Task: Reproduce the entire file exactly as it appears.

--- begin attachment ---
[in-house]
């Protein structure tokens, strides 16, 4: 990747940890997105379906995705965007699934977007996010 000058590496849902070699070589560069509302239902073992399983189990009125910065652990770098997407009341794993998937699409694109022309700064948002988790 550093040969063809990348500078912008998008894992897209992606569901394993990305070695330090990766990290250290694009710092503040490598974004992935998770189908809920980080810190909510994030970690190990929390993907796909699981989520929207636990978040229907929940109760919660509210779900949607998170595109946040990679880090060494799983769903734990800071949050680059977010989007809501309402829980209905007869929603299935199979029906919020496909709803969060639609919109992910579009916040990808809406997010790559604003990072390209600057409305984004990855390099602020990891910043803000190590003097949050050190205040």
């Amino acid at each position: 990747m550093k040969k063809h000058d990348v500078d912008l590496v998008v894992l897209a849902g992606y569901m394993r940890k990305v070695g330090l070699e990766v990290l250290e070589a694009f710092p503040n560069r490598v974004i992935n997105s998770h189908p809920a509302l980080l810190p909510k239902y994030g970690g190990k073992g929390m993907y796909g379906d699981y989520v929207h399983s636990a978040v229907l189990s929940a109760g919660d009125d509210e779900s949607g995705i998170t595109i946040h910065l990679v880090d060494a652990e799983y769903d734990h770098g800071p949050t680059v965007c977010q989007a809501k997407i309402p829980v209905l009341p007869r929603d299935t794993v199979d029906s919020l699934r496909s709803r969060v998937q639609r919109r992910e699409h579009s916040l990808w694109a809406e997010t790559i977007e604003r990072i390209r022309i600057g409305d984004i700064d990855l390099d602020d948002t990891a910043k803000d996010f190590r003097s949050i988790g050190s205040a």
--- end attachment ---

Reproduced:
[in-house]
């Protein structure tokens, strides 16, 4: 990747940890997105379906995705965007699934977007996010 000058590496849902070699070589560069509302239902073992399983189990009125910065652990770098997407009341794993998937699409694109022309700064948002988790 550093040969063809990348500078912008998008894992897209992606569901394993990305070695330090990766990290250290694009710092503040490598974004992935998770189908809920980080810190909510994030970690190990929390993907796909699981989520929207636990978040229907929940109760919660509210779900949607998170595109946040990679880090060494799983769903734990800071949050680059977010989007809501309402829980209905007869929603299935199979029906919020496909709803969060639609919109992910579009916040990808809406997010790559604003990072390209600057409305984004990855390099602020990891910043803000190590003097949050050190205040």
């Amino acid at each position: 990747m550093k040969k063809h000058d990348v500078d912008l590496v998008v894992l897209a849902g992606y569901m394993r940890k990305v070695g330090l070699e990766v990290l250290e070589a694009f710092p503040n560069r490598v974004i992935n997105s998770h189908p809920a509302l980080l810190p909510k239902y994030g970690g190990k073992g929390m993907y796909g379906d699981y989520v929207h399983s636990a978040v229907l189990s929940a109760g919660d009125d509210e779900s949607g995705i998170t595109i946040h910065l990679v880090d060494a652990e799983y769903d734990h770098g800071p949050t680059v965007c977010q989007a809501k997407i309402p829980v209905l009341p007869r929603d299935t794993v199979d029906s919020l699934r496909s709803r969060v998937q639609r919109r992910e699409h579009s916040l990808w694109a809406e997010t790559i977007e604003r990072i390209r022309i600057g409305d984004i700064d990855l390099d602020d948002t990891a910043k803000d996010f190590r003097s949050i988790g050190s205040a």